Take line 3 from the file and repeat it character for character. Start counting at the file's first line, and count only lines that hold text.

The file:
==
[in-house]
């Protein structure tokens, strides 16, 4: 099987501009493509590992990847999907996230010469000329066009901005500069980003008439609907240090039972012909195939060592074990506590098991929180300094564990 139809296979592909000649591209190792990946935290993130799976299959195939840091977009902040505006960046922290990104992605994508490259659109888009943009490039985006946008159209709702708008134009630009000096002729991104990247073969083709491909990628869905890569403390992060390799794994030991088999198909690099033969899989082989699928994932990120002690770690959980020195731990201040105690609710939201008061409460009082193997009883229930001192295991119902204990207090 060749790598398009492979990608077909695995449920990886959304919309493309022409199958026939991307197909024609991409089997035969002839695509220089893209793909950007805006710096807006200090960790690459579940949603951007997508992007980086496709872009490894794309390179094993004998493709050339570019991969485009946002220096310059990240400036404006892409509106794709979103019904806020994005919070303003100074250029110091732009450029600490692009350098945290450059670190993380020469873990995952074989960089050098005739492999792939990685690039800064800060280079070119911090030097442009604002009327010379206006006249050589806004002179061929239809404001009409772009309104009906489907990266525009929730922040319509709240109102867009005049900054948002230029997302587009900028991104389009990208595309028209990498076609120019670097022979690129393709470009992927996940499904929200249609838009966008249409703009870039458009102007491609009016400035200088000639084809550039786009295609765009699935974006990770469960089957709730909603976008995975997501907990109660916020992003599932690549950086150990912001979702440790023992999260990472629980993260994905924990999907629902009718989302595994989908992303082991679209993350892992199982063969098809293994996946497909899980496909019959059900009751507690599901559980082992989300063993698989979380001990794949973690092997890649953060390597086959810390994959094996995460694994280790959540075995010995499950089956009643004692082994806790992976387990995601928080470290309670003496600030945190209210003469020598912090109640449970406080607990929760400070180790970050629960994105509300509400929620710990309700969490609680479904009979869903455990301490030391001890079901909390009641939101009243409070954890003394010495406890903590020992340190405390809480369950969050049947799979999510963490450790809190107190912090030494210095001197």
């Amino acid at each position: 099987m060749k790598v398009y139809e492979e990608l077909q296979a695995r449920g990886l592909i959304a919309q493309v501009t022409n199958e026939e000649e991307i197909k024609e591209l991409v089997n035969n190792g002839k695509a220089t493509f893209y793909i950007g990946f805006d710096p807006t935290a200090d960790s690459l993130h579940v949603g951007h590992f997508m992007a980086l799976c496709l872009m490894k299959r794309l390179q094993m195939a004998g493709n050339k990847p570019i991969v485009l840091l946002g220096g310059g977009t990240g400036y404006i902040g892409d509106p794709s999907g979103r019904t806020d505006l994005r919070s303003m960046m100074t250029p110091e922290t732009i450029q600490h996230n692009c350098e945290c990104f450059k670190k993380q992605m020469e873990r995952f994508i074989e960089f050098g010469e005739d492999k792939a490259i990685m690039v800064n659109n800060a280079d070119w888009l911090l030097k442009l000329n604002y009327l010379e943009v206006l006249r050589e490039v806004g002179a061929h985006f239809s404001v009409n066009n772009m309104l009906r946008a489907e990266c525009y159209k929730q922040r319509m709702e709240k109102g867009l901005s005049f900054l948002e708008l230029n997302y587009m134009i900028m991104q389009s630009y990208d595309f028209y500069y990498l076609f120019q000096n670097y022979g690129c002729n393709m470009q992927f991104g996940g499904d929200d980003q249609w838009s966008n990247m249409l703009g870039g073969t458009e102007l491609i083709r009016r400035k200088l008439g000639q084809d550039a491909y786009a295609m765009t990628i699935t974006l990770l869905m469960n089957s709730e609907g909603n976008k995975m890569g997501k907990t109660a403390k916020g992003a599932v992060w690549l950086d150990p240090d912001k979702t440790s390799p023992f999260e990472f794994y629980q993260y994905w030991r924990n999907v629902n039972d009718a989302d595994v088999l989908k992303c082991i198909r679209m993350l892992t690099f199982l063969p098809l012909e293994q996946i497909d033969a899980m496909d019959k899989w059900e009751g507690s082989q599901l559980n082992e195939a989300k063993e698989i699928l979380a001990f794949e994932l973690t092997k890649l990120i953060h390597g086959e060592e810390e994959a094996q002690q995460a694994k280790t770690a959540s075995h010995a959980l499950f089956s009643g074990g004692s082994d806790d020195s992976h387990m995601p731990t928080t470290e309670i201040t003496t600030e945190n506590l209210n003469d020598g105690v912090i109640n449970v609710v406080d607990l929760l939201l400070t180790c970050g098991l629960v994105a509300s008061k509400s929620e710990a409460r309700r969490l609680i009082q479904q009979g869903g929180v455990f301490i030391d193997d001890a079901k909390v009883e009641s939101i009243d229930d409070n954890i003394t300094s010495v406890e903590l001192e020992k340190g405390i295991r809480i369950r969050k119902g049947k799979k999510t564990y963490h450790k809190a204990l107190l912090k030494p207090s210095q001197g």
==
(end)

């Amino acid at each position: 099987m060749k790598v398009y139809e492979e990608l077909q296979a695995r449920g990886l592909i959304a919309q493309v501009t022409n199958e026939e000649e991307i197909k024609e591209l991409v089997n035969n190792g002839k695509a220089t493509f893209y793909i950007g990946f805006d710096p807006t935290a200090d960790s690459l993130h579940v949603g951007h590992f997508m992007a980086l799976c496709l872009m490894k299959r794309l390179q094993m195939a004998g493709n050339k990847p570019i991969v485009l840091l946002g220096g310059g977009t990240g400036y404006i902040g892409d509106p794709s999907g979103r019904t806020d505006l994005r919070s303003m960046m100074t250029p110091e922290t732009i450029q600490h996230n692009c350098e945290c990104f450059k670190k993380q992605m020469e873990r995952f994508i074989e960089f050098g010469e005739d492999k792939a490259i990685m690039v800064n659109n800060a280079d070119w888009l911090l030097k442009l000329n604002y009327l010379e943009v206006l006249r050589e490039v806004g002179a061929h985006f239809s404001v009409n066009n772009m309104l009906r946008a489907e990266c525009y159209k929730q922040r319509m709702e709240k109102g867009l901005s005049f900054l948002e708008l230029n997302y587009m134009i900028m991104q389009s630009y990208d595309f028209y500069y990498l076609f120019q000096n670097y022979g690129c002729n393709m470009q992927f991104g996940g499904d929200d980003q249609w838009s966008n990247m249409l703009g870039g073969t458009e102007l491609i083709r009016r400035k200088l008439g000639q084809d550039a491909y786009a295609m765009t990628i699935t974006l990770l869905m469960n089957s709730e609907g909603n976008k995975m890569g997501k907990t109660a403390k916020g992003a599932v992060w690549l950086d150990p240090d912001k979702t440790s390799p023992f999260e990472f794994y629980q993260y994905w030991r924990n999907v629902n039972d009718a989302d595994v088999l989908k992303c082991i198909r679209m993350l892992t690099f199982l063969p098809l012909e293994q996946i497909d033969a899980m496909d019959k899989w059900e009751g507690s082989q599901l559980n082992e195939a989300k063993e698989i699928l979380a001990f794949e994932l973690t092997k890649l990120i953060h390597g086959e060592e810390e994959a094996q002690q995460a694994k280790t770690a959540s075995h010995a959980l499950f089956s009643g074990g004692s082994d806790d020195s992976h387990m995601p731990t928080t470290e309670i201040t003496t600030e945190n506590l209210n003469d020598g105690v912090i109640n449970v609710v406080d607990l929760l939201l400070t180790c970050g098991l629960v994105a509300s008061k509400s929620e710990a409460r309700r969490l609680i009082q479904q009979g869903g929180v455990f301490i030391d193997d001890a079901k909390v009883e009641s939101i009243d229930d409070n954890i003394t300094s010495v406890e903590l001192e020992k340190g405390i295991r809480i369950r969050k119902g049947k799979k999510t564990y963490h450790k809190a204990l107190l912090k030494p207090s210095q001197g």